6. Reconsider meal times. Find a mid-morning snack to tide you over because most restaurants do not open for lunch until 12:30 or 1 PM. Likewise, restaurants don’t open for dinner until 7 or 7:30 PM. However, the locals won’t be eating until 8 PM or later. Instead, enjoy an evening stroll prior to dinner or socialize at a local aperitivo. Low blood sugar have you worried about this one (me too I get it)? Aperitivo, which typically serves bar snacks with drinks, can absolutely turn into an apericena (small dinner) at many bars/cafes if you need to eat earlier, or aren’t craving a heavy and late dinner. - Mary, Florence
7. Sagra you say? Sagre are small town food festivals that bring together people in celebration of their local fares. The small town of Ariccia, just outside Rome, for example, hosts a Porchetta festival to celebrate their traditional roast pork. Around Florence, there are "sagre" almost every weekend in the fall and spring: the Certaldo onion festival, the chestnut festival, the Tortello festival, etc. Beyond the culinary delight of a sagra, you’ll also have the privilege of sampling a true local tradition . - Tanya, Rome
8. Opt for neighborhood exploration over conquering your “top sights” to do list. Top sights in Italy are popular for a reason and I get that they’re important to see. But to experience the city like a true local, explore the neighborhoods that make up the fabric of the city. Shop in markets, try local cafes, or (my favorite) grab a gelato and a church step and let the neighborhood pulse around you. Try Trastevere in Rome, Sant’ Ambrogio in Florence, or Ranzini Vini in Turin. - Michelle, Florence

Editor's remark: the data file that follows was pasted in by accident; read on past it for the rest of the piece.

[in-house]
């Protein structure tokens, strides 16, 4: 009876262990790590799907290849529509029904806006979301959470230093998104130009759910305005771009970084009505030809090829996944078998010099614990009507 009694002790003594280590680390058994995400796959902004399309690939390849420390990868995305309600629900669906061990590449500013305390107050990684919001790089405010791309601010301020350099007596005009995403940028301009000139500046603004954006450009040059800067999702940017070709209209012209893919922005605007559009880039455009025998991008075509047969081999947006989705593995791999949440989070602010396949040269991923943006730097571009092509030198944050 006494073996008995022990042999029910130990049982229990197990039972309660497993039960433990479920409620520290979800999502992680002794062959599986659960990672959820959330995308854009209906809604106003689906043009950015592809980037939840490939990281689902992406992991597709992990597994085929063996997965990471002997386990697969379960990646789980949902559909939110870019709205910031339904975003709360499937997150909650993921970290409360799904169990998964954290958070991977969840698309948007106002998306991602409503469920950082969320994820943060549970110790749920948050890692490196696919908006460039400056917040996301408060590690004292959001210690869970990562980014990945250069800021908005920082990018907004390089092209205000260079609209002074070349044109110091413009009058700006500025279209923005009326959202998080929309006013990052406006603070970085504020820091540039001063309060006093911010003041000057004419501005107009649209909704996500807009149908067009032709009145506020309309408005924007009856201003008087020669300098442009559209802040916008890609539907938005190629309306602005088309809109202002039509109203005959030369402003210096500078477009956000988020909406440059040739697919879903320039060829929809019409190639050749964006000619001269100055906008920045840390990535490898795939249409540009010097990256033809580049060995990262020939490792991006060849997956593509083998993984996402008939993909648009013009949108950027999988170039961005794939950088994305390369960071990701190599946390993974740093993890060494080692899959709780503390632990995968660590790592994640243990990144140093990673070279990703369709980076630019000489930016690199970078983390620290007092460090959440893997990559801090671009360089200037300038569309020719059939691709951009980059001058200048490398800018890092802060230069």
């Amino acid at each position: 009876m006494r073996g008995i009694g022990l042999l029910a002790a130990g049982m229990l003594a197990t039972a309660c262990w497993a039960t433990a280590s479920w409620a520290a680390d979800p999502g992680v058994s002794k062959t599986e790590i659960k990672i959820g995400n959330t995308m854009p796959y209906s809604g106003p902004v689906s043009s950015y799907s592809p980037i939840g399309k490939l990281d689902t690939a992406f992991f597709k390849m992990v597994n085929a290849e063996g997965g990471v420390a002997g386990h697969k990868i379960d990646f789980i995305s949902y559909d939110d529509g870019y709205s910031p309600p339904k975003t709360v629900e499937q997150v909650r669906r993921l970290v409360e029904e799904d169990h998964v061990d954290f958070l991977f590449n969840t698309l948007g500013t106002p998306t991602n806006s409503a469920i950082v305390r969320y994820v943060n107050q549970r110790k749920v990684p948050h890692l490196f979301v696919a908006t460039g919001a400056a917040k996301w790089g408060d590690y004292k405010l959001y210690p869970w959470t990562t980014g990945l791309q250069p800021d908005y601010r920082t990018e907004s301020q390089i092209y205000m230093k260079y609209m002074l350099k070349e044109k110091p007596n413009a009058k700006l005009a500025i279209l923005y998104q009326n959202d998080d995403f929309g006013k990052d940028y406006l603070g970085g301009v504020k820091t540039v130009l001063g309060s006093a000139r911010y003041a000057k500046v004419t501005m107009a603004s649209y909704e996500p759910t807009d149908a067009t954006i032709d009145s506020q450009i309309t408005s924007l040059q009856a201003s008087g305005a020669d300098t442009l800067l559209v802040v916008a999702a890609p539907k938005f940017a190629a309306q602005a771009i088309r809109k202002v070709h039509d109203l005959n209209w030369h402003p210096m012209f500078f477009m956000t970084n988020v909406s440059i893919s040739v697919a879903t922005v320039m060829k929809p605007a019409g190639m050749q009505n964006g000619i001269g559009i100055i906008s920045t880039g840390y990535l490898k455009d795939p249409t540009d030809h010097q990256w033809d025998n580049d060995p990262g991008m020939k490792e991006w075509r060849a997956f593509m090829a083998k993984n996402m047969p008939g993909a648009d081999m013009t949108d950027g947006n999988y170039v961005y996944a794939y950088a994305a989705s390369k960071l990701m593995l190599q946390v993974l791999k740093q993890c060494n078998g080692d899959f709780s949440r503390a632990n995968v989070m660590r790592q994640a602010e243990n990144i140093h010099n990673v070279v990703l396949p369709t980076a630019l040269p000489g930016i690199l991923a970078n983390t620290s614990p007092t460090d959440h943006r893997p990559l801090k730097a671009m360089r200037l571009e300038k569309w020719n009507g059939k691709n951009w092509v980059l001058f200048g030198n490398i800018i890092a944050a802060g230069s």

While you may never know it all before your trip to Italy, bringing a few tips in your back pocket can save you time, money, and mistakes while traveling. Not to mention, you’ll feel less like a tourist and more like a townie.
Looking for more advice before your take off? Well Traveled has locals in Rome, Florence, Siena, and Turin who are happy to share authentic advice on how to maximize your experience in Italy. To get started, visit welltraveled.io, tell us a little bit about yourself in the online booking form, and we’ll match you with the perfect consultant within 48 hours. You and your consultant can then find a good time to connect and chat face to face (via video chat) about your upcoming trip. Consider us your BFF abroad. Ask us anything you want and need to know about your travel, your move, your upcoming study abroad. More interested in food than museums? We’ll put you in touch with Abbie, who curates food tours as a full time job, to tell you exactly where and what to eat in Rome (you can ask her how to steal that job while you’re at it). Thinking about a week in Tuscany with your kids in tow? Kim in Siena, a mom herself, can help you map every playground and changing station in the city. And don’t forget – our model is kick-back free, meaning that you are guaranteed honest advice. Our consultants are real people with real jobs, who just so happen to live in Italy, and are eager to share with you how to love their hometowns as much as they do.